Nobody ever takes their first drink with the intention of one day becoming an alcoholic. Dr. Alan I. Leshner, director of the National Institute on Drug Abuse, explains that addiction is something that sneaks up on most people: “This unexpected consequence is what I have come to call the oops phenomenon. Why oops? Because the harmful outcome is in no way intentional.”
Unintentional though it may be, alcohol addiction does indeed cause great harm. Wendy’s story is an example of how alcohol can ruin a life. Wendy had her first drink at age thirteen at a school dance on her first date. Her initial experience with alcohol was so enjoyable that she kept drinking. Within three years her life had changed — and not for the better. Wendy explains:
At first [drinking] was on a rare basis. And then it became almost a daily thing that you start looking forward to. I mean, it just slowly takes over your life. You don’t know that it’s beginning to take a priority, except one day you wake up and you know you’ve got to have it, because you can’t function [without it]. Alcohol gradually replaced everything in my life that I loved.
Wendy had become an alcoholic. In the process, she was transformed from good student to dropout. She lost most of her friends and hated herself for what she was doing. When people become addicted to alcohol they not only lose control over their drinking, but they also lose control over themselves.
The long-term effects of heavy drinking are dangerous, debilitating, and deadly, and they can ruin lives in many ways. Prolonged, excessive drinking can destroy a person’s health by causing a host of illnesses including cirrhosis of the liver, a disease that is often fatal. Alcohol tears apart families and weakens or destroys personal relationships, impairs job performance and can lead to dismissal from work, and creates a host of problems ranging from trouble with the law to financial ruin.
A Progressive Disease
Alcoholism is a progressive disease, one that grows stronger the longer that people drink heavily. Although most of the devastating consequences of heavy drinking take time to develop — usually many years, people can start having problems right away. John grew up in a nondrinking home, but on his first night away at college he had a chance to drink for the first time. The experience was a disaster:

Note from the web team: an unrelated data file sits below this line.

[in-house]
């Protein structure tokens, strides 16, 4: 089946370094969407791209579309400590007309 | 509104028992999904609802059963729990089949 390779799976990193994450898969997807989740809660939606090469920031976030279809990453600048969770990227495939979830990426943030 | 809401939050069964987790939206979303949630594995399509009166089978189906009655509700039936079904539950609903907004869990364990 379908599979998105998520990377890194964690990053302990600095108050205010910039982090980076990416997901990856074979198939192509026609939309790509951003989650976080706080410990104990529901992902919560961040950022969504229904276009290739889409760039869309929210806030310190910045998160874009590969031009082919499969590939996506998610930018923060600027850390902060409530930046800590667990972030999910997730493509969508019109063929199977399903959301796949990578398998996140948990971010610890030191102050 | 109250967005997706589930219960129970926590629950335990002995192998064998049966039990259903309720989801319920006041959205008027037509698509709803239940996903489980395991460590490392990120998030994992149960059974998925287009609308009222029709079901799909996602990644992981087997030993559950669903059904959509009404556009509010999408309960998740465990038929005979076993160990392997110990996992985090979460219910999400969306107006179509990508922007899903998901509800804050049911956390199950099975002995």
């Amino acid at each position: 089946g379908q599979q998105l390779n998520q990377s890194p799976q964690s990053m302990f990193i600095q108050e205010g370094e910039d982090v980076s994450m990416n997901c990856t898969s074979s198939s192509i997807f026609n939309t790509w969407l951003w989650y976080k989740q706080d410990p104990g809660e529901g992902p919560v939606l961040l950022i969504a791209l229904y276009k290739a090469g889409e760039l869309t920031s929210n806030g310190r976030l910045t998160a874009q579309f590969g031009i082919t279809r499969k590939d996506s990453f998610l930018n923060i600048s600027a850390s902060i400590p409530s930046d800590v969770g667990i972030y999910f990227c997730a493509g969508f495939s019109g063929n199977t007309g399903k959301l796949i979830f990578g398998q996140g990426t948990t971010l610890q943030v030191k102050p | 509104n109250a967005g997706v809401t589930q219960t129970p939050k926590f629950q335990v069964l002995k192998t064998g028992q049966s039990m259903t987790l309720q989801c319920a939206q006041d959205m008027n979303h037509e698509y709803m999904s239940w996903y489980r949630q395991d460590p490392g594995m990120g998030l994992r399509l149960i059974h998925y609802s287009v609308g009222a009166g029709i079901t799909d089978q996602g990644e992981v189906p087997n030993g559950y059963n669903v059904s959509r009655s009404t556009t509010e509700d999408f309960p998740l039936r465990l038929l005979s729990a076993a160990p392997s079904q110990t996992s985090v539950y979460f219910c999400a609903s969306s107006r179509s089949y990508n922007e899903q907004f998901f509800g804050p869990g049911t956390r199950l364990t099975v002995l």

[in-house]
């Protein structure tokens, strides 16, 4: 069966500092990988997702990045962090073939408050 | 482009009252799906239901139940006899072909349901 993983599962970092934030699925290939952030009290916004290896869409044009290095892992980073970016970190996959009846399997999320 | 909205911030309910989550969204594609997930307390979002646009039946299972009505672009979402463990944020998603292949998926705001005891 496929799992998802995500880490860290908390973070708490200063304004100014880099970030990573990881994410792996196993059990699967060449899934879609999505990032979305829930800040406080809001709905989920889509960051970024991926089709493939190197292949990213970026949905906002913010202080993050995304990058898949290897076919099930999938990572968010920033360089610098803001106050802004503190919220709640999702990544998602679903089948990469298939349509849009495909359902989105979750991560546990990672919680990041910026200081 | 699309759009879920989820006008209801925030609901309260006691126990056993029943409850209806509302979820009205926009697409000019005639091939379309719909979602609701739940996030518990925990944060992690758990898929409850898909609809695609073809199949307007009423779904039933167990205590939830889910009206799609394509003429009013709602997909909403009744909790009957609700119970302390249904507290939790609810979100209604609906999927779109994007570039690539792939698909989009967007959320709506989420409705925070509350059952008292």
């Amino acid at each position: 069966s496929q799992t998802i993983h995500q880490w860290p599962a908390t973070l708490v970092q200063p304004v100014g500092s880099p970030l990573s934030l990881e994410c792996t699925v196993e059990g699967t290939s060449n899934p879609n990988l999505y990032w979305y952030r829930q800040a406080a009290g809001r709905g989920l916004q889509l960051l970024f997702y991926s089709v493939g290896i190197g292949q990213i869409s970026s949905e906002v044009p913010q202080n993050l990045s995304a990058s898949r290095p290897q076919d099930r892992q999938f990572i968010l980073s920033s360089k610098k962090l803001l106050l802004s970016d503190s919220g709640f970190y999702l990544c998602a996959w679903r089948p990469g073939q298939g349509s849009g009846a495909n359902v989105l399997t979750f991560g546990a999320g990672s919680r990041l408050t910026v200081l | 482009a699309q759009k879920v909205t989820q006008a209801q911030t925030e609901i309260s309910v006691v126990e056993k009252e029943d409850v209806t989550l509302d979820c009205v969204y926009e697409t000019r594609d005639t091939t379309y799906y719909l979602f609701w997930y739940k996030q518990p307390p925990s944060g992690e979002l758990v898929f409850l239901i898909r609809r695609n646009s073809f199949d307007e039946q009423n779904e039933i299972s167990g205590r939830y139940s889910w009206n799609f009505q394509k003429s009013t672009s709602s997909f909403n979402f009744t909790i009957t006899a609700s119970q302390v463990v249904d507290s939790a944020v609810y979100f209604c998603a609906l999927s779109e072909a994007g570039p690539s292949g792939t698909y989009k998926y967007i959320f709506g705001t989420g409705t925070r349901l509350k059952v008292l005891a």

I went to what they called a “kegger.” Some older students had bought a keg of beer and set it up down by a river. It was the first time I ever had a beer and I drank so much I passed out. My roommates had to carry me back to our dorm. I was never so sick as I was that next day. Passing out like that scared me, sure, but a few days later I went to another one.
Even though John’s initial experience was frightening, he kept on drinking. Eventually, he became an alcoholic. Like many young people who drink for the first time, he did not realize how dangerous it is to consume large quantities of alcohol. This lack of knowledge can lead to disaster. During the 2000 fall college semester, at least eleven students died from alcohol-related causes at Colgate University in New York, Old Dominion University in Virginia, the University of Michigan, and Washington State University.
Once a person begins drinking, the progression into alcoholism will be different for everyone. Some people drink heavily every day, others binge several nights a week, and a smaller number go on extended drinking sprees months apart. No matter which path an alcoholic takes, there comes a time when the urge to drink becomes compulsive. Michael, who drank for more than twenty years, explains: “In the end, I’d drink by myself. I’d hide beer in the closets, under the porch of the house. It wasn’t fun anymore. It went from a luxury to a must.”
Alcohol and Crime
Research shows that alcohol use is involved in one-half of all crimes committed in America. A study by the National Institute on Drug Abuse and the National Institute on Alcohol Abuse and Alcoholism (NIAAA) estimated that in 1992 the cost to U.S. society of crimes attributed to alcohol, ranging from robbery to homicide, was $19.7 billion. That included medical bills and lost work days for victims, damage to property, and the cost to incarcerate offenders. Almost one-quarter of the 11.1 million victims of violent crime each year report that the offender had been drinking, and studies show that the amount of alcohol consumed is related to the severity of the subsequent violence.
Research figures in the Tenth Special Report to the U.S. Congress on Alcohol and Health indicate that people who were intoxicated committed 15 percent of the robberies, 26 percent of the aggravated and simple assaults, 37 percent of the rapes and sexual assaults, and 32 percent of the homicides in cases studied. Figures showed that more people committed crimes while under the influence of alcohol than while using any other drug: “Thus, despite the popular conception that violent crime is strongly linked to drug use, there is actually a much greater probability that any given violent incident will be related to alcohol use than to [other] drugs.”
Alcohol can ruin innocent lives as well as those of alcoholics who, drink by drink, take part in their own destruction. Enoch Gordis, director of the NIAAA, says simply that “alcohol is the most widespread and damaging substance we have in society.”
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